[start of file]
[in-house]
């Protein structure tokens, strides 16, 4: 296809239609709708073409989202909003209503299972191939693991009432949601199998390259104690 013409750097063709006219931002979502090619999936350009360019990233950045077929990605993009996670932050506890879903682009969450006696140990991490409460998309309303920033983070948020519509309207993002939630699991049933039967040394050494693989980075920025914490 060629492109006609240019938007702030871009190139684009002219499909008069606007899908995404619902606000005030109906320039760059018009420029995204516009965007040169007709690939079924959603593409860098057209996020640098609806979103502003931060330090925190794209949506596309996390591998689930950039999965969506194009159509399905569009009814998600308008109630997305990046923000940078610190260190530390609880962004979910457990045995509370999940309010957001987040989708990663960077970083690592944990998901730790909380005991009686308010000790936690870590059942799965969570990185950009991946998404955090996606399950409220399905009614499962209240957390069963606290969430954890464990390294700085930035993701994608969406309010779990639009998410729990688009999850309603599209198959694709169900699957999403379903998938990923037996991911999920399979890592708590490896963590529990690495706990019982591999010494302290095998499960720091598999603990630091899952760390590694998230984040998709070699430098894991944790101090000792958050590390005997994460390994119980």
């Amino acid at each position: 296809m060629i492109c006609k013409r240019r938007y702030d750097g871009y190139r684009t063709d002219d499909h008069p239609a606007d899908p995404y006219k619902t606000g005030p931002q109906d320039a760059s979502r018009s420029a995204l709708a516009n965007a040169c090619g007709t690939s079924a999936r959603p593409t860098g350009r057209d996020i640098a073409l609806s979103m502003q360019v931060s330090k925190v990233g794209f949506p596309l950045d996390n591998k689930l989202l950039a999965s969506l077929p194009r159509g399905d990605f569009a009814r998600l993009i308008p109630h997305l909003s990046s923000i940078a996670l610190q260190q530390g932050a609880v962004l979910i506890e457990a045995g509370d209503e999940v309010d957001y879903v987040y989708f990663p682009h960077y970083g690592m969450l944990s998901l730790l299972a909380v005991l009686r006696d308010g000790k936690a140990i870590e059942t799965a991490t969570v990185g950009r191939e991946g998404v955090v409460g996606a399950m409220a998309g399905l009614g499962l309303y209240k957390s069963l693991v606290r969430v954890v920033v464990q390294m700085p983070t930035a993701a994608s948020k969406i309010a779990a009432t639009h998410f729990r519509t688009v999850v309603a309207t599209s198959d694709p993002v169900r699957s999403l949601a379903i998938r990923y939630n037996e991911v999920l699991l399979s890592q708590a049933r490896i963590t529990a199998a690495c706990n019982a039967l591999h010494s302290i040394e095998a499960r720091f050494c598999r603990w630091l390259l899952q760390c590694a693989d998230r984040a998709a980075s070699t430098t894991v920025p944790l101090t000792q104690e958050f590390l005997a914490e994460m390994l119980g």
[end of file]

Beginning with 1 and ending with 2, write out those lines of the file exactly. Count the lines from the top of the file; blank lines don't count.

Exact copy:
[in-house]
């Protein structure tokens, strides 16, 4: 296809239609709708073409989202909003209503299972191939693991009432949601199998390259104690 013409750097063709006219931002979502090619999936350009360019990233950045077929990605993009996670932050506890879903682009969450006696140990991490409460998309309303920033983070948020519509309207993002939630699991049933039967040394050494693989980075920025914490 060629492109006609240019938007702030871009190139684009002219499909008069606007899908995404619902606000005030109906320039760059018009420029995204516009965007040169007709690939079924959603593409860098057209996020640098609806979103502003931060330090925190794209949506596309996390591998689930950039999965969506194009159509399905569009009814998600308008109630997305990046923000940078610190260190530390609880962004979910457990045995509370999940309010957001987040989708990663960077970083690592944990998901730790909380005991009686308010000790936690870590059942799965969570990185950009991946998404955090996606399950409220399905009614499962209240957390069963606290969430954890464990390294700085930035993701994608969406309010779990639009998410729990688009999850309603599209198959694709169900699957999403379903998938990923037996991911999920399979890592708590490896963590529990690495706990019982591999010494302290095998499960720091598999603990630091899952760390590694998230984040998709070699430098894991944790101090000792958050590390005997994460390994119980």